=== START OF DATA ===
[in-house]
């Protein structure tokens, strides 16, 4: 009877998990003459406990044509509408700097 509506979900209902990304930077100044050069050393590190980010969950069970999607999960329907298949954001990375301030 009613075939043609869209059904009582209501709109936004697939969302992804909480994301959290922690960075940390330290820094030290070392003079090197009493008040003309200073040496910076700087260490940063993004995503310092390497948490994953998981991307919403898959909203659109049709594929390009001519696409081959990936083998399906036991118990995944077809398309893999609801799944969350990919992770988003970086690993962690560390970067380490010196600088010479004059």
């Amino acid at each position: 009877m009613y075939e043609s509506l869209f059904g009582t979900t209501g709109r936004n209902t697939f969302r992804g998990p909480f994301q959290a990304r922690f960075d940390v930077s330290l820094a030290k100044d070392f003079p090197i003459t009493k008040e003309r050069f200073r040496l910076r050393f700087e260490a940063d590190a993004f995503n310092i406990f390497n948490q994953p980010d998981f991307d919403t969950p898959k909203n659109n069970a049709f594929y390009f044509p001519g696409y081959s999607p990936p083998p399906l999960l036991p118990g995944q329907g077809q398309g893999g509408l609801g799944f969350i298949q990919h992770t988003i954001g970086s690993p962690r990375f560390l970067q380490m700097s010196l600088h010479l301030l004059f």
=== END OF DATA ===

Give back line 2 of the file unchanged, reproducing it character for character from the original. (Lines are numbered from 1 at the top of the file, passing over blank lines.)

């Protein structure tokens, strides 16, 4: 009877998990003459406990044509509408700097 509506979900209902990304930077100044050069050393590190980010969950069970999607999960329907298949954001990375301030 009613075939043609869209059904009582209501709109936004697939969302992804909480994301959290922690960075940390330290820094030290070392003079090197009493008040003309200073040496910076700087260490940063993004995503310092390497948490994953998981991307919403898959909203659109049709594929390009001519696409081959990936083998399906036991118990995944077809398309893999609801799944969350990919992770988003970086690993962690560390970067380490010196600088010479004059």